Google News This week’s AI-infused developer event makes it clear that we’re on the cusp of a new era of research.
Following Microsoft’s molding of OpenAI technology into Bing, Google is experimenting with its own AI technology and unlocking new ways to use search. It’s clear that we’re about to see the first major overhauls of the Internet information search market in a very long time.
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As with all major developments in technology, these research changes will have widespread and long-lasting impacts. There will be winners and losers, and among the latter, at least according to first reviews of Google’s new search changeswill be sites hosting the writing.
Google and Bing will quickly become adept at using large language models to generate answers to questions, eliminating the need to visit websites to find answers. As a result, media companies, bloggers, and scrappy SaaS startups could see fewer visits to their websites and less attention to their offerings.
Until the generative AI rush, changes to search engine technology seemed incremental unless it was to monetize user activity. Google has worked for years to increase the number of answers users get on its search pages so they don’t go elsewhere, and sometimes has has smoothed its advertising load Thus, the search results highlight its customers more than websites that do not advertise.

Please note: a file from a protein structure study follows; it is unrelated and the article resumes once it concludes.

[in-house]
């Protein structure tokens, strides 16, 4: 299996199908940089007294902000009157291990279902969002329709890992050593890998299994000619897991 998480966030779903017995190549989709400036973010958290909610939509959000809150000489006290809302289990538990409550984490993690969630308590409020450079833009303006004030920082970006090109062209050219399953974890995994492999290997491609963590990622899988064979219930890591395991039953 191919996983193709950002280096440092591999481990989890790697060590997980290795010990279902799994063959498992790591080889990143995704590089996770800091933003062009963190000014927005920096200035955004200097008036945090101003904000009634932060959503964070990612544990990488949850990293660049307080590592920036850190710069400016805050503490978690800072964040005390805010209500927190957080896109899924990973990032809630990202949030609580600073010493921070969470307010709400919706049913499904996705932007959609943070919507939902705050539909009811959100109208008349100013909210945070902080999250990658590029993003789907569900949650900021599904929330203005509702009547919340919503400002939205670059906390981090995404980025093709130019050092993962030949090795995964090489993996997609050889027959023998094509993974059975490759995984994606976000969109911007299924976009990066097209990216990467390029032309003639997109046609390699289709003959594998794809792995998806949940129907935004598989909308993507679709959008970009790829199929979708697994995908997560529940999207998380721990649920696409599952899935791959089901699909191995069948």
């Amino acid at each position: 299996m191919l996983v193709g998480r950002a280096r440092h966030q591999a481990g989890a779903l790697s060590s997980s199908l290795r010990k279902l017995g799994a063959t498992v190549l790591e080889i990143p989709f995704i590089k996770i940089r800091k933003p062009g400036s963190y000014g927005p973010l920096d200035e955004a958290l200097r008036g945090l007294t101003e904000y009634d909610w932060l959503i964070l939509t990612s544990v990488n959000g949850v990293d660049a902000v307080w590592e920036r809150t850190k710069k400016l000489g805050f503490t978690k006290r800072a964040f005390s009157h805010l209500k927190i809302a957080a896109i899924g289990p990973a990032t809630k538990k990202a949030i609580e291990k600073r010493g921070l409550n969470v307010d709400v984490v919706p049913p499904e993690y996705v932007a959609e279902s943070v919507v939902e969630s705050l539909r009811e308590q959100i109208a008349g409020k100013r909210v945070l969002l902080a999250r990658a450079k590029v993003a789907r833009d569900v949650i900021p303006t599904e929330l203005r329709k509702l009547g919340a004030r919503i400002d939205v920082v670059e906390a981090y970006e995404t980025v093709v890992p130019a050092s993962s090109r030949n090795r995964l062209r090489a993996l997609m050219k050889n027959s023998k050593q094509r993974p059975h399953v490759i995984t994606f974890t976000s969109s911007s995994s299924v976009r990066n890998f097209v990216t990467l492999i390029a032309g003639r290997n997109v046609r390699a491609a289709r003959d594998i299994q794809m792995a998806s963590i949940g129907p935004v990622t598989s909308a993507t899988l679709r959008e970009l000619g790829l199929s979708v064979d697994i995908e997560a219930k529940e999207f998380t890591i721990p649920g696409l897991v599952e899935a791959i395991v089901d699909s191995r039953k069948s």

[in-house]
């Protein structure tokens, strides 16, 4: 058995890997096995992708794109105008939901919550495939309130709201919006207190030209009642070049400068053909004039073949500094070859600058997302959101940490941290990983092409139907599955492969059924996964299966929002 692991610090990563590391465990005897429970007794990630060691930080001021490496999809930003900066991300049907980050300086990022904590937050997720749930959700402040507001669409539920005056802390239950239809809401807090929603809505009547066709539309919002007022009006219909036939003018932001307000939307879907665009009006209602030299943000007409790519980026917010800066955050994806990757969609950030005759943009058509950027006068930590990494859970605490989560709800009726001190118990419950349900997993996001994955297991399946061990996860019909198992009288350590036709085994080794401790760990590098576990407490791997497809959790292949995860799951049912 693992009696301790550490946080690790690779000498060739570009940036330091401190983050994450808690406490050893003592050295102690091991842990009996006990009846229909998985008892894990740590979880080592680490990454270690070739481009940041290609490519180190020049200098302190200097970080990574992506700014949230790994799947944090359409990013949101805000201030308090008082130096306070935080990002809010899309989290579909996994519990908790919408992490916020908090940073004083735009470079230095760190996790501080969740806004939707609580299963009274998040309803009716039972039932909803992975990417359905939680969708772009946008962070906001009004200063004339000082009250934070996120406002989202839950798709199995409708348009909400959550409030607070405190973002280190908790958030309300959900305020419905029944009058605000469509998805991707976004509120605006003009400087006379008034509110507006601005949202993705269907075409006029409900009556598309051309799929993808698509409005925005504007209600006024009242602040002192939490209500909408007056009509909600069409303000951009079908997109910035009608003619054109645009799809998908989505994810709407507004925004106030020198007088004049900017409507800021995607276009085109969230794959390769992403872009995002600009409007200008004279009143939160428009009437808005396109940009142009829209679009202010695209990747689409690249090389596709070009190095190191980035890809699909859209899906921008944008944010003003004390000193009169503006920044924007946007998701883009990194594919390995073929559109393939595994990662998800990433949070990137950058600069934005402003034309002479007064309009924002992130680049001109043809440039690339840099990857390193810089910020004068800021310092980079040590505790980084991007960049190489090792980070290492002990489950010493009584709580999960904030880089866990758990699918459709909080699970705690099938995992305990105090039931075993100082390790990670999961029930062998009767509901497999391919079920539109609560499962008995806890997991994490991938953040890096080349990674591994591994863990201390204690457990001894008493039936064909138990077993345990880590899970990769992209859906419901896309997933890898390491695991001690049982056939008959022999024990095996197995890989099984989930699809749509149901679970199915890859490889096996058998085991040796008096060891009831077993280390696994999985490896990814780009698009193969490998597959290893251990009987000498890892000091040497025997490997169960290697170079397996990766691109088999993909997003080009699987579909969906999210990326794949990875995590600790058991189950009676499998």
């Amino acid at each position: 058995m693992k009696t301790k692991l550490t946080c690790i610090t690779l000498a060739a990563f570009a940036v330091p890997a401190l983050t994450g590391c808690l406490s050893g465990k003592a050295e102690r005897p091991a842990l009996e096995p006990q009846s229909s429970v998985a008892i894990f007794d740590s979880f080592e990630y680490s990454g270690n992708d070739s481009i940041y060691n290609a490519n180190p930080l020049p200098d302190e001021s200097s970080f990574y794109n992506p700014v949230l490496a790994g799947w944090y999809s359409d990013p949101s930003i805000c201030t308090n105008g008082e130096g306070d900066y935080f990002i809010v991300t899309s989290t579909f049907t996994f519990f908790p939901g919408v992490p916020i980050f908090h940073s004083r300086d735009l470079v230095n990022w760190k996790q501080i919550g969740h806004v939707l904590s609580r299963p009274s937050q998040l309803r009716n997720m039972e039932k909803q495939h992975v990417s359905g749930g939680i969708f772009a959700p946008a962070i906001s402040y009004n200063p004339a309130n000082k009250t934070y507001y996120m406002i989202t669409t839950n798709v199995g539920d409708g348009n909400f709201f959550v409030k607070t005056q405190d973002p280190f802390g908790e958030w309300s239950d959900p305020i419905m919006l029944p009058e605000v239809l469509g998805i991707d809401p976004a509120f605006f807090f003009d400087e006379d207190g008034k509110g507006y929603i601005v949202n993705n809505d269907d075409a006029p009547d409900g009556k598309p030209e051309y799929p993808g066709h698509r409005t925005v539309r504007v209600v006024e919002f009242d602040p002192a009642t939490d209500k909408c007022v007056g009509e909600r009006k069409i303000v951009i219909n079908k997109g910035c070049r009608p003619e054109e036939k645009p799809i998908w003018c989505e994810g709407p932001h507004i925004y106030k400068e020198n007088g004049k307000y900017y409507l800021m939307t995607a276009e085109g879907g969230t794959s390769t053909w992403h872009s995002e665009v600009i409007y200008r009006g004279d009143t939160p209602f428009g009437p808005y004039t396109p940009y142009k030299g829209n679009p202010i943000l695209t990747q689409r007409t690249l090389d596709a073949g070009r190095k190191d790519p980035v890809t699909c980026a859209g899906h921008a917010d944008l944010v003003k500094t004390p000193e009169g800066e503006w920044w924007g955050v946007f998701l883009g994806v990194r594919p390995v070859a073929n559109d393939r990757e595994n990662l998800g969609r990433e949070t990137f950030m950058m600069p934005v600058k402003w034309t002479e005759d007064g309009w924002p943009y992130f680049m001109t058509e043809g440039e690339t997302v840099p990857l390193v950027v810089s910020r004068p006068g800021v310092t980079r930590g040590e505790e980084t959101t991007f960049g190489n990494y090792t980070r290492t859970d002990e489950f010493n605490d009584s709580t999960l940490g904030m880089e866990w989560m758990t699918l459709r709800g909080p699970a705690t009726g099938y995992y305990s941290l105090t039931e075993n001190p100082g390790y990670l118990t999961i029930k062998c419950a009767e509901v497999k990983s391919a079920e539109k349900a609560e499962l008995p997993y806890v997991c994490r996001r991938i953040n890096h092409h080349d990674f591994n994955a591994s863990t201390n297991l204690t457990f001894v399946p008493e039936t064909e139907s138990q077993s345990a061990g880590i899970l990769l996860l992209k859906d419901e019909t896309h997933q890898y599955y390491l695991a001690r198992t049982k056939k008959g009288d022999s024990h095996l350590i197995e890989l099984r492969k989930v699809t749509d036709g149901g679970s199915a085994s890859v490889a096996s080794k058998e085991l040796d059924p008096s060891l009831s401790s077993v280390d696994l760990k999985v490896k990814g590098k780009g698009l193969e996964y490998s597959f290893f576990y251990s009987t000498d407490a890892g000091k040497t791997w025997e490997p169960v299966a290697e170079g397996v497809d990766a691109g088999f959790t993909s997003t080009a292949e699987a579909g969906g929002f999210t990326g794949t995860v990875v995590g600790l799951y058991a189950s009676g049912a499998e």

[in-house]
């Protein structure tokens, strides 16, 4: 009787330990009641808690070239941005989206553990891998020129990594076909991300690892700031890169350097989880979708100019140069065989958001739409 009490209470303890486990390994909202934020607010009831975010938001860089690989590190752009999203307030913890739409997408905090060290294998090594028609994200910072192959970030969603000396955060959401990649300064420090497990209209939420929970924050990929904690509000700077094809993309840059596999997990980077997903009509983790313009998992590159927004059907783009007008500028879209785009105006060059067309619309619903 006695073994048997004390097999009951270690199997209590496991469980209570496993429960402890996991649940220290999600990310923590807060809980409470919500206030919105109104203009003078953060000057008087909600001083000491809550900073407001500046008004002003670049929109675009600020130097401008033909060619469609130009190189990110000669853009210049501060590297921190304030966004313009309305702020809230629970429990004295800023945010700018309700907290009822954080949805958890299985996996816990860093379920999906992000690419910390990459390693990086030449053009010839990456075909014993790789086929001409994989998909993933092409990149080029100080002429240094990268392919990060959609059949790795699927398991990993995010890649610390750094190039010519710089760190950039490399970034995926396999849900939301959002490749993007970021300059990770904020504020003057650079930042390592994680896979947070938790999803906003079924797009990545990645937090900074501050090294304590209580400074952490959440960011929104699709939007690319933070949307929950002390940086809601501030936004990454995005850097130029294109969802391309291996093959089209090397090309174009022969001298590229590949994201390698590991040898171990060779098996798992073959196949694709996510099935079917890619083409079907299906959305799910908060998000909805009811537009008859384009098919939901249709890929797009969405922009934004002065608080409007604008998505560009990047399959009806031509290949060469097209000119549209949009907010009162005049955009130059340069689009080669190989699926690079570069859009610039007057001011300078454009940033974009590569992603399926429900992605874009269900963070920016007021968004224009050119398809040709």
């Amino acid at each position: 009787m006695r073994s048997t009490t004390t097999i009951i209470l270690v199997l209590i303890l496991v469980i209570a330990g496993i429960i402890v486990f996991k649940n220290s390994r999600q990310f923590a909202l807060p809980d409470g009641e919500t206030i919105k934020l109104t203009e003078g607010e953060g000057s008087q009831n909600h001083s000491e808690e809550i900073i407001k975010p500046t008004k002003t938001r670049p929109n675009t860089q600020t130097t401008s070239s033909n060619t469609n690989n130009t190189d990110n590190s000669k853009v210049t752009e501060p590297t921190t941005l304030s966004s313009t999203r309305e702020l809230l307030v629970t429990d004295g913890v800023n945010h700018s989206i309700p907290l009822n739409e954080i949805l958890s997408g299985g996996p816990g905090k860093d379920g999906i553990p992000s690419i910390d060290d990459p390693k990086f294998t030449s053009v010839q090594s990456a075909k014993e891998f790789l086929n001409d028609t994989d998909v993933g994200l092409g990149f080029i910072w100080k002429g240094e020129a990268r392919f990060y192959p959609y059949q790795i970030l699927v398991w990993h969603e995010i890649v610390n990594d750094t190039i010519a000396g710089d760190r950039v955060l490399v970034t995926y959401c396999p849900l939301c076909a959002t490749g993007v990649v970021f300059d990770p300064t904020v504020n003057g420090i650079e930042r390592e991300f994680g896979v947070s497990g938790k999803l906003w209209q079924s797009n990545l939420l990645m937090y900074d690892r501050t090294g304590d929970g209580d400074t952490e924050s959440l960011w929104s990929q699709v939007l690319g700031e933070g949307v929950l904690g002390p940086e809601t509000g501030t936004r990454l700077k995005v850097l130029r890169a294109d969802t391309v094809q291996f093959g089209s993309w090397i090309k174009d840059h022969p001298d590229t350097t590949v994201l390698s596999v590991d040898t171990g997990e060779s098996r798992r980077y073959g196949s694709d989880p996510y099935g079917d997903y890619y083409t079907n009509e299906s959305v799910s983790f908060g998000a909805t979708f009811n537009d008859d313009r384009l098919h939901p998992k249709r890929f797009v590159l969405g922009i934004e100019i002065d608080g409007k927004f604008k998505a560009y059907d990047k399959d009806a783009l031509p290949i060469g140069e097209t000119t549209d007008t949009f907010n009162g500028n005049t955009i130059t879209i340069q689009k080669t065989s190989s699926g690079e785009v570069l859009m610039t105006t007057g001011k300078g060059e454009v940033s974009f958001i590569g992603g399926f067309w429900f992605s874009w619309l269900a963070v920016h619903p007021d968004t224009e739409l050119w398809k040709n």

Was it better for the Internet? I could say it’s not, but that’s pointless. I doubt that Google and its ilk will get rid of this commercial bias and create features that will prove good to end users at their own expense. They can’t afford to do that.
It’s only natural that Google and Bing don’t prioritize the needs of third-party websites over their own when building their technology.